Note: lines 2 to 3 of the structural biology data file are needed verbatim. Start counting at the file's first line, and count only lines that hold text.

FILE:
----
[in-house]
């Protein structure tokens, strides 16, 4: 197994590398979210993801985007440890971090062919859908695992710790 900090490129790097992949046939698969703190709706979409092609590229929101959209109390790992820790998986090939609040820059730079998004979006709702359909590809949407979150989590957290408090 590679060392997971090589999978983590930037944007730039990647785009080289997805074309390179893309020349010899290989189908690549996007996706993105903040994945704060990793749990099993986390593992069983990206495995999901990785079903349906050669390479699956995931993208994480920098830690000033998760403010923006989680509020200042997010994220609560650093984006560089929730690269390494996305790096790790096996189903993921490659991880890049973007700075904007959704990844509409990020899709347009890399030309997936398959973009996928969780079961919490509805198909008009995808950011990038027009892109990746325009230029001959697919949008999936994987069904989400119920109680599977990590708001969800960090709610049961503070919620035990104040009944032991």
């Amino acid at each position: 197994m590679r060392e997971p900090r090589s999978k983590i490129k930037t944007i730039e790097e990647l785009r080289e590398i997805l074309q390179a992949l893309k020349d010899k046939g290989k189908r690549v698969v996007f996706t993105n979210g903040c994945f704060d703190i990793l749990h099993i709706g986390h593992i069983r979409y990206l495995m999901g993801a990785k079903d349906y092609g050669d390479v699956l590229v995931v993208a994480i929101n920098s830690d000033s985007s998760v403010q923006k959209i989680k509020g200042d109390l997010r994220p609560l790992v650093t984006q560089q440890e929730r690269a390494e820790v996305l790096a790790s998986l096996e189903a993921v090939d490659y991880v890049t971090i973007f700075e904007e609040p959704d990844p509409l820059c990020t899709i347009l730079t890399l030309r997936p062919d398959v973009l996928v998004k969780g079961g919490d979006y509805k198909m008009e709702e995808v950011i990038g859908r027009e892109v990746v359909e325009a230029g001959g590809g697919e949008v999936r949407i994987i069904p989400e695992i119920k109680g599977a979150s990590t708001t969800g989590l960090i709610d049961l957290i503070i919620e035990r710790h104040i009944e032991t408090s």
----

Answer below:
């Protein structure tokens, strides 16, 4: 197994590398979210993801985007440890971090062919859908695992710790 900090490129790097992949046939698969703190709706979409092609590229929101959209109390790992820790998986090939609040820059730079998004979006709702359909590809949407979150989590957290408090 590679060392997971090589999978983590930037944007730039990647785009080289997805074309390179893309020349010899290989189908690549996007996706993105903040994945704060990793749990099993986390593992069983990206495995999901990785079903349906050669390479699956995931993208994480920098830690000033998760403010923006989680509020200042997010994220609560650093984006560089929730690269390494996305790096790790096996189903993921490659991880890049973007700075904007959704990844509409990020899709347009890399030309997936398959973009996928969780079961919490509805198909008009995808950011990038027009892109990746325009230029001959697919949008999936994987069904989400119920109680599977990590708001969800960090709610049961503070919620035990104040009944032991």
């Amino acid at each position: 197994m590679r060392e997971p900090r090589s999978k983590i490129k930037t944007i730039e790097e990647l785009r080289e590398i997805l074309q390179a992949l893309k020349d010899k046939g290989k189908r690549v698969v996007f996706t993105n979210g903040c994945f704060d703190i990793l749990h099993i709706g986390h593992i069983r979409y990206l495995m999901g993801a990785k079903d349906y092609g050669d390479v699956l590229v995931v993208a994480i929101n920098s830690d000033s985007s998760v403010q923006k959209i989680k509020g200042d109390l997010r994220p609560l790992v650093t984006q560089q440890e929730r690269a390494e820790v996305l790096a790790s998986l096996e189903a993921v090939d490659y991880v890049t971090i973007f700075e904007e609040p959704d990844p509409l820059c990020t899709i347009l730079t890399l030309r997936p062919d398959v973009l996928v998004k969780g079961g919490d979006y509805k198909m008009e709702e995808v950011i990038g859908r027009e892109v990746v359909e325009a230029g001959g590809g697919e949008v999936r949407i994987i069904p989400e695992i119920k109680g599977a979150s990590t708001t969800g989590l960090i709610d049961l957290i503070i919620e035990r710790h104040i009944e032991t408090s």